Wednesday, February 11, 2009

translating the untranslatable 1.

The Kingdomless

Alone, in the inconsolable dark
I am prince of a ruined tower,
My single stars is dead,
My metal guitar sings melancholy
Of a black sun, and black humors

Speak, grave, should you chose to comfort
when again will I see see familiar shores,
the flower of my desolation,
The rose and ivy tangled?

Am I the cold dawn? Am I love’s angel?
A king or a savage?
This or that hero?
My face is still marked by the queen’s chaste kiss
I have dreamt of caves,
and of the hungry sirens

I have twice crossed the rivers of hell,
Strumming Orpheus’s instrument
Singing each in it’s turn
the sighs of the saints,
the cries of the dead

being my attempt at a translation of Gérard de Nerval incredible

El Desdichado

Je suis le ténébreux,- le Veuf, - l'inconsolé,
Le Prince d'Aquitaine à la tour abolie:
Ma seule étoile est morte, et mon luth constellé
Porte le soleil noir de la Mélancolie.
Dans la nuit du Tombeau, Toi qui m'as consolé,
Rends-moi le Pausilippe et la mer d'Italie,
La fleur qui plaisait tant à mon coeur désolé,
Et la treille où le Pampre à la rose s'allie.
Suis-je Amour ou Phoebus ?.... Lusignan ou Biron ?
Mon front est rouge encor du baiser de la Reine ;
J'ai rêvé dans la grotte où nage la Sirène..
.Et j'ai deux fois vainqueur traversé l'Achéron :
Modulant tour à tour sur la lyre d'Orphée
Les soupirs de la Sainte et les cris de la Fée.

a note on why the hell i would even attempt this:

Nerval is interesting to me for many reasons, being in the habit of saying lovely things like "This life is a hovel and a place of ill-repute. I'm ashamed that God should see me here." and doing bizarre things like taking a lobster for a walk on a blue ribbon. when questioned on this he said “ I have a liking for lobsters. They are peaceful, serious creatures. They know the secrets of the sea, they don't bark, and they don't gnaw upon one's monadic privacy like dogs do.” In my opinion, this is a fucking awesome response when someone asks you why you are walking your lobster through the park on a ribbon.

This particular poem, and Nerval came to my attention via "the wasteland"., back when i was a wee highschooler, walking around with my pocket edition in my back pocket and quoting Eliot quoting "Le Prince d'Aquitaine à la tour abolie" even though i speak no french

in addition to being an influence on Eliot, I found later that he was important to Artaud and Breton, who are, if you are unaware, badasses of the highest order,and the line itself i think is haunting, as are many of the lines, packed with rich and simple symbolism, that just keeps unpacking as you go, ferinstance, "Porte le soleil noir de la Mélancolie."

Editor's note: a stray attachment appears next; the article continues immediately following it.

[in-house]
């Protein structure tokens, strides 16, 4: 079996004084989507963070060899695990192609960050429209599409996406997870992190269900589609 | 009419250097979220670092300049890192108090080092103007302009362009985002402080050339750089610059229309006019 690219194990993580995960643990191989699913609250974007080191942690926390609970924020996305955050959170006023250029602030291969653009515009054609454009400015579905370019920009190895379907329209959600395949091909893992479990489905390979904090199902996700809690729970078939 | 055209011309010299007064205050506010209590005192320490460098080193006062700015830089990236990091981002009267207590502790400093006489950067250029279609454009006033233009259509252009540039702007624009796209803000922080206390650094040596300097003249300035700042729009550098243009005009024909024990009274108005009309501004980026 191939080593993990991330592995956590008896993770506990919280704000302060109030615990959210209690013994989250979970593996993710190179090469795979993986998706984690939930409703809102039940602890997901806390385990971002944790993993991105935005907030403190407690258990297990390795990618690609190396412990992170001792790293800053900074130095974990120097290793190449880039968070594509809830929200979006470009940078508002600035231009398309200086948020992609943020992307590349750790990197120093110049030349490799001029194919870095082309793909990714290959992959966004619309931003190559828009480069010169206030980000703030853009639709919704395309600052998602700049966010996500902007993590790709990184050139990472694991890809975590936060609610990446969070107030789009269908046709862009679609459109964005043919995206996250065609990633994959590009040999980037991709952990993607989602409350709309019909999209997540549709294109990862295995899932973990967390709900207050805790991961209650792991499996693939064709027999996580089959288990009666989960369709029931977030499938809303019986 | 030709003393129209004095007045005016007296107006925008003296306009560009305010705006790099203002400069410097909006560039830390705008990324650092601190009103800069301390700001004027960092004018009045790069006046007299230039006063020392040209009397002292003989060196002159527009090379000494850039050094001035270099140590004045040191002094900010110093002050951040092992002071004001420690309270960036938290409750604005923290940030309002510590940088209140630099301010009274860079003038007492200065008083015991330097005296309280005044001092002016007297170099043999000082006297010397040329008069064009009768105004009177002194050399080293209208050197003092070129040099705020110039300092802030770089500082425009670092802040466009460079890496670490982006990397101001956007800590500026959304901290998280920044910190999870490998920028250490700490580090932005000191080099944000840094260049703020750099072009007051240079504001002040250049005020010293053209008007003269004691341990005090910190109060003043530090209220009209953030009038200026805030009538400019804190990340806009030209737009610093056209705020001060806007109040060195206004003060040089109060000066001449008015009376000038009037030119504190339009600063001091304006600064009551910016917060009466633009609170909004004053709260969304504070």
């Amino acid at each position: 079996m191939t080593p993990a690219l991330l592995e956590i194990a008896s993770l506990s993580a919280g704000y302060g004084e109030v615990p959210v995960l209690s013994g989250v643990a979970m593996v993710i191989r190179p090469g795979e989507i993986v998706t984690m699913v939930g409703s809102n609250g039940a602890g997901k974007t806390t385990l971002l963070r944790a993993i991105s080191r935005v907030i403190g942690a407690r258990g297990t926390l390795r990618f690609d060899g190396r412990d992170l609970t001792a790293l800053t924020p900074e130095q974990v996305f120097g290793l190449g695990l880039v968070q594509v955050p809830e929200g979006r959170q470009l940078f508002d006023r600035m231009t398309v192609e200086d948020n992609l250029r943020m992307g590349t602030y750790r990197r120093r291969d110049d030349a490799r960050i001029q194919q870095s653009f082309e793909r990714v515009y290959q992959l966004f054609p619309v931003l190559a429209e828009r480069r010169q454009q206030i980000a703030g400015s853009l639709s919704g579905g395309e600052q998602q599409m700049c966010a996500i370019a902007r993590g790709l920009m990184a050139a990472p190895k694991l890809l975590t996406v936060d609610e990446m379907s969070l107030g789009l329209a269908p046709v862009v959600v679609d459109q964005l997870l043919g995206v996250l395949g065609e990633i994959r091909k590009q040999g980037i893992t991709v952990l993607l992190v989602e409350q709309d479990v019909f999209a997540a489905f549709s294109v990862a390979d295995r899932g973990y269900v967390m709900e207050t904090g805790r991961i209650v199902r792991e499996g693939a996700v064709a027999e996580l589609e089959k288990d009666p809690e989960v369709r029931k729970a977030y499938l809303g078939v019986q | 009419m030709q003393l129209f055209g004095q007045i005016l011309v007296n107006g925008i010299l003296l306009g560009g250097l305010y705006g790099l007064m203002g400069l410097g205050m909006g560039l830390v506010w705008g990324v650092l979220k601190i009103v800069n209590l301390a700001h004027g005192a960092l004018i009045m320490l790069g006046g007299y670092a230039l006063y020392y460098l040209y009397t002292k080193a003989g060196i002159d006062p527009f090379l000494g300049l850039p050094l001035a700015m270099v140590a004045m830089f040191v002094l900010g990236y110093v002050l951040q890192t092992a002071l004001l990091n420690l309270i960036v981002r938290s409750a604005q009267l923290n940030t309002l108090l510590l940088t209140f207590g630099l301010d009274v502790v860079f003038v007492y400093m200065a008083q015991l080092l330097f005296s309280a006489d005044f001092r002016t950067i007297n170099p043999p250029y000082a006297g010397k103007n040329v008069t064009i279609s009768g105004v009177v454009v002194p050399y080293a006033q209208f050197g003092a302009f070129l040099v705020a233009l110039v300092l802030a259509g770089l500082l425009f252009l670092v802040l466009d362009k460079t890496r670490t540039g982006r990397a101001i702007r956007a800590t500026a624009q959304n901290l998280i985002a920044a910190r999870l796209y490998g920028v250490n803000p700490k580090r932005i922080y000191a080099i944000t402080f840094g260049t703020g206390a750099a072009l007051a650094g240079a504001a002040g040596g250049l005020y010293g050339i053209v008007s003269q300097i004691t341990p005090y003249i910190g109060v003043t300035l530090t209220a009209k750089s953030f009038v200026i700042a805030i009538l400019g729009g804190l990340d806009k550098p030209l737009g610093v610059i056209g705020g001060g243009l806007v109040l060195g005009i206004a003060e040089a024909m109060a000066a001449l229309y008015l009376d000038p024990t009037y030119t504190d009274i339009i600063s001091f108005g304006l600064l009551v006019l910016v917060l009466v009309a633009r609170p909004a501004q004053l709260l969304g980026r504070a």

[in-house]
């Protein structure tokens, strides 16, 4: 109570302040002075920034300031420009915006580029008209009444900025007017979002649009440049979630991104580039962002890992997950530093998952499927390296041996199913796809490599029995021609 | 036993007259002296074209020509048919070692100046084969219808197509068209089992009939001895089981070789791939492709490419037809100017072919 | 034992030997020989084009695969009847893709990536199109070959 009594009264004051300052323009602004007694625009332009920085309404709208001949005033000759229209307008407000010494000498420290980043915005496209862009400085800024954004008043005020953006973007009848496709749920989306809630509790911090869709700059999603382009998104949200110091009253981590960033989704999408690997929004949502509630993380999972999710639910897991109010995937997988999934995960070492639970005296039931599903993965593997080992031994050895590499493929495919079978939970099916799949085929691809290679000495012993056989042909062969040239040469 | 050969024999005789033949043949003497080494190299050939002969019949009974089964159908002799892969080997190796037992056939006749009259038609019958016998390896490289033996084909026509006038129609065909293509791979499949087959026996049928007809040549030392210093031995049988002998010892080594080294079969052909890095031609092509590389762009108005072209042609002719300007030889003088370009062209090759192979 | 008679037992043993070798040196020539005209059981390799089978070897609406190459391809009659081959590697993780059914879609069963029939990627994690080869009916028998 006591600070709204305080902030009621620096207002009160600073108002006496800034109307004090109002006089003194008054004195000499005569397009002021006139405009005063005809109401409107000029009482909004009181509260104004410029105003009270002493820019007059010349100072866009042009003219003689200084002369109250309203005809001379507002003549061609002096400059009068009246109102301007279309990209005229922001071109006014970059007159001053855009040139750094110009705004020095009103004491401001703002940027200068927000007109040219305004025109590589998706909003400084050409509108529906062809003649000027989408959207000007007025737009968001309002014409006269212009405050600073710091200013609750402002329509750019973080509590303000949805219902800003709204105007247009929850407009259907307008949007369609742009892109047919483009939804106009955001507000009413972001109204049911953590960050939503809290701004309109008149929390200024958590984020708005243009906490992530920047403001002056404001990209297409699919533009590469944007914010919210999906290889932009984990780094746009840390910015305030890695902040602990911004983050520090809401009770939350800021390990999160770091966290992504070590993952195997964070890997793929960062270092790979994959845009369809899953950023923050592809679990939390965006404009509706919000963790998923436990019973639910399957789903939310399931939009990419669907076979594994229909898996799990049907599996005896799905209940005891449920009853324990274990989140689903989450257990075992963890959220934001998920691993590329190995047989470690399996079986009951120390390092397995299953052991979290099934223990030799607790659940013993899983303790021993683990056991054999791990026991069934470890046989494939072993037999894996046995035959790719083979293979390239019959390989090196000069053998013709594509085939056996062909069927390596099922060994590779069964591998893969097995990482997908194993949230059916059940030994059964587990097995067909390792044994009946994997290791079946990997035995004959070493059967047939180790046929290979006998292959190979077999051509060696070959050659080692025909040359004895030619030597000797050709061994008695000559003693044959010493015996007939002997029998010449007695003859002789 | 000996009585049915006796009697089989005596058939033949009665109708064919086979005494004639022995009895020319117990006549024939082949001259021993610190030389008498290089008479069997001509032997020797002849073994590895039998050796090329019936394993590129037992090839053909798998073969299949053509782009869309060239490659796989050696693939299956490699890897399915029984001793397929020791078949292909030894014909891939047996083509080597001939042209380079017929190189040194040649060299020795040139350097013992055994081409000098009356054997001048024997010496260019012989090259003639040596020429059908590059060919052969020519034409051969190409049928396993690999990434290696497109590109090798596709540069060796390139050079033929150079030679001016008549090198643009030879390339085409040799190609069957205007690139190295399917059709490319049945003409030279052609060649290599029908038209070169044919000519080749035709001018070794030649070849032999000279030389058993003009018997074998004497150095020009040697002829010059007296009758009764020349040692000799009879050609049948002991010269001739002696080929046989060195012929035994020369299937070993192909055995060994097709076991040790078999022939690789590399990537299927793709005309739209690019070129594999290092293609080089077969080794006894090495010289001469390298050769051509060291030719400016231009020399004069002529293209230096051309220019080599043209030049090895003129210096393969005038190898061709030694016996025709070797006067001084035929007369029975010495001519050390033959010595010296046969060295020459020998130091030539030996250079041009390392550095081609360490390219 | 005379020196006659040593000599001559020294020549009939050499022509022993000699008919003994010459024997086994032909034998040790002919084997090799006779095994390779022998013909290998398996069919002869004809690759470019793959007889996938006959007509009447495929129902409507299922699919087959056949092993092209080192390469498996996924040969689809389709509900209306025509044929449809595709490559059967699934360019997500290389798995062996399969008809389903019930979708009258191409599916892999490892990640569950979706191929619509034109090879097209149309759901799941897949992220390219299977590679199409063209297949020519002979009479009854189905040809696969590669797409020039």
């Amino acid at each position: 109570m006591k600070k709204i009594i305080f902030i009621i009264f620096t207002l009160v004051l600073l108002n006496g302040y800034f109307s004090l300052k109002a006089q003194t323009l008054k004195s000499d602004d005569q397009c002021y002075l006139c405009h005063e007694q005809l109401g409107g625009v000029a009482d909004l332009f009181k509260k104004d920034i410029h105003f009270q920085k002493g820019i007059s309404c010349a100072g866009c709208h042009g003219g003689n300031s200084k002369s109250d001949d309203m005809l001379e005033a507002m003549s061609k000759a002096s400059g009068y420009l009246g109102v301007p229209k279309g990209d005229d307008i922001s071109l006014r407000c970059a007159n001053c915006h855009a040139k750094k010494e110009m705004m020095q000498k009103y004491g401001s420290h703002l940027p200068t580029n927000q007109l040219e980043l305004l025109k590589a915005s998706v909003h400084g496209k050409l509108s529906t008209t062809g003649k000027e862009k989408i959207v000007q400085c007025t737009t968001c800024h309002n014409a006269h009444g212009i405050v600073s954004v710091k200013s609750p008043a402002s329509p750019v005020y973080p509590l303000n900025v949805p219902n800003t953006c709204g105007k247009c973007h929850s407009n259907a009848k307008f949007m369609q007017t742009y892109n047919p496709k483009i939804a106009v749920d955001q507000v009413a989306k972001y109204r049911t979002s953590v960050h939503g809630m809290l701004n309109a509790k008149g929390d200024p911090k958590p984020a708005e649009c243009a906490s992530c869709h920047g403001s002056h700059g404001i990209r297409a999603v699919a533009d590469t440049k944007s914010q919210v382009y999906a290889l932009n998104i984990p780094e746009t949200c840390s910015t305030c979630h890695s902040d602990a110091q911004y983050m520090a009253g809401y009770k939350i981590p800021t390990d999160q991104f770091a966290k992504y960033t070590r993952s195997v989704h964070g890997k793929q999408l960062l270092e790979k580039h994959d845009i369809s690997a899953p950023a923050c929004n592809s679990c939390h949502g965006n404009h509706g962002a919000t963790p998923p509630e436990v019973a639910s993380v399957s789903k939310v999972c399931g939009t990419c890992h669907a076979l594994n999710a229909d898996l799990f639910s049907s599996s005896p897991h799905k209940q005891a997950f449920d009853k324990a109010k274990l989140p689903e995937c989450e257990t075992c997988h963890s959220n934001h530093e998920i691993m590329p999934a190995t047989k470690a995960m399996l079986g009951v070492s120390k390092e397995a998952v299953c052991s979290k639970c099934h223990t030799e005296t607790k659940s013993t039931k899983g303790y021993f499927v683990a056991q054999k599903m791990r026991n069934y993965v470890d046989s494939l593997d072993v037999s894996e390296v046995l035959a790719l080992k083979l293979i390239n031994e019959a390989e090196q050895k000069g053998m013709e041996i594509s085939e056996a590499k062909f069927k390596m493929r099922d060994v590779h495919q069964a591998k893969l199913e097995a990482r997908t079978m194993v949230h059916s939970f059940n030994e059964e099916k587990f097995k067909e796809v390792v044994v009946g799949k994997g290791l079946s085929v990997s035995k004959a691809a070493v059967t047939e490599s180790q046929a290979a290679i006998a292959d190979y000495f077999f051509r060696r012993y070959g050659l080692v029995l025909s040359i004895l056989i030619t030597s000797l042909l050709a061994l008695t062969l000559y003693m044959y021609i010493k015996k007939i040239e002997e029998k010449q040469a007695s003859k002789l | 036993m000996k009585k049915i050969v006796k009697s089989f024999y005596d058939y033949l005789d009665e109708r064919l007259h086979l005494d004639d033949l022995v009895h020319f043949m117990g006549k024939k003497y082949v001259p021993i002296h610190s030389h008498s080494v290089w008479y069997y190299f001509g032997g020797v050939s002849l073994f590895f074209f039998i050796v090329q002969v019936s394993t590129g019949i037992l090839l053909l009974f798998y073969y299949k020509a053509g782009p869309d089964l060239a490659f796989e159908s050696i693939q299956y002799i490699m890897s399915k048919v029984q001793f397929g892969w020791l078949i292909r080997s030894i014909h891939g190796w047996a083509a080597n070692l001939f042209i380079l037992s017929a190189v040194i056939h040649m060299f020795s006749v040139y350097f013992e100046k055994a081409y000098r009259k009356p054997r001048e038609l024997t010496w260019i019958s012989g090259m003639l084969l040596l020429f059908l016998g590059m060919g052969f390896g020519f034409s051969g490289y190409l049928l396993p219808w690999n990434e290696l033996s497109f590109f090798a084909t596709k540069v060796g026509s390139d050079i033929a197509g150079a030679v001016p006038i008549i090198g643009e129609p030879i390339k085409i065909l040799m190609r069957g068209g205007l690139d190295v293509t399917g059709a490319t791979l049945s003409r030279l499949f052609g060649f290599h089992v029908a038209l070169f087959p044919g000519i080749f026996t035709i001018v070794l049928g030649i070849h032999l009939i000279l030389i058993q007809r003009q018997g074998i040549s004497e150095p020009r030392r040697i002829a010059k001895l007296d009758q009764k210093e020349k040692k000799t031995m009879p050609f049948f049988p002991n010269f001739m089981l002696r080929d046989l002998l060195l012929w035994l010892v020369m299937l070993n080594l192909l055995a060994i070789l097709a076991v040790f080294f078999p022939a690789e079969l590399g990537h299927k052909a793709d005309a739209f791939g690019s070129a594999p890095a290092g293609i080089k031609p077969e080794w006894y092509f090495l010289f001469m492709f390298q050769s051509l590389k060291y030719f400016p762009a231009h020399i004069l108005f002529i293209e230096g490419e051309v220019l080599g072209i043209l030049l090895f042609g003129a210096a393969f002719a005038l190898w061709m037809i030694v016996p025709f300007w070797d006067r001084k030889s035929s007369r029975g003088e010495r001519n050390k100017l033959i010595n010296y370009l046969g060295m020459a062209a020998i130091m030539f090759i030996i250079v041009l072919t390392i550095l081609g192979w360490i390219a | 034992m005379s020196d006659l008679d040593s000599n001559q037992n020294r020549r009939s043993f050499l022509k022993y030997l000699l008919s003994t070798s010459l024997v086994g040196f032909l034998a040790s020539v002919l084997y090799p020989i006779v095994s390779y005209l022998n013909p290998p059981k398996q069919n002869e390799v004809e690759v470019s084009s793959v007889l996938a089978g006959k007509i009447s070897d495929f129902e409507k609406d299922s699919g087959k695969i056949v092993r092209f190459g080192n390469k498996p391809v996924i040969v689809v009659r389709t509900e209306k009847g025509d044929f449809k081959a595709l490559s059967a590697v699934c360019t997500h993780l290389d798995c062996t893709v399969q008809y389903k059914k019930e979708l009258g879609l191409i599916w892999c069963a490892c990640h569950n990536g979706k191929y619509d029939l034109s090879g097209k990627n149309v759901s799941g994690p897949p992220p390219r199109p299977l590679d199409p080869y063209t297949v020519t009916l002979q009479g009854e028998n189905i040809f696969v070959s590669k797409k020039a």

"the black sun of melancholy" which , while readable in a surface level and carrying a perfectly clear meaning, also carries with it the weight of alchemical and occult symbolism, the entire poem taking place in the negrado, the putrefaction step alchemically, in which the sun turns black, the gold to lead, etc, before rebirth. and referencing not just this, but the melancholia engraving by durer and the anatomy of melancholy. The only other writer that i can think of that plays with this level of density in his images is Jarry, particulary his caesar/antichrist, and Jarry was completely batshit insane

the last stanza is difficult to convey how perfect it is

Et j'ai deux fois vainqueur traversé l'Achéron :
Modulant tour à tour sur la lyre d'Orphée
Les soupirs de la Sainte et les cris de la Fée.

literaly meaning something along the lines of \

And two times victorious I have crossed Acheron:
Modulating turn by turn on the lyre of Orpheus
The moans of the Saint and the screams of the Fairy.

however, fee, being more "weird" than the usual english garden fairy, think along the lines of the host of the dead, or the fallen angels. I feel that, like all translations mine is flat, and only emphasizes certain aspects of the poem, and loses entirely the music, which is clear even to someone with as rudimentary an understanding of french as mine is.

I may from time to time, try this exercise as a way to better understand a poem. please know that i am aware that this translation is a dim shadow of the original, and i make no pretense to speaking french, or latin, or greek, or whatever i take it upon myself to mangle. take it as an invitation to get to know the original better, rather than any hubris on my part.

here is a far better translation than mine, and other poems

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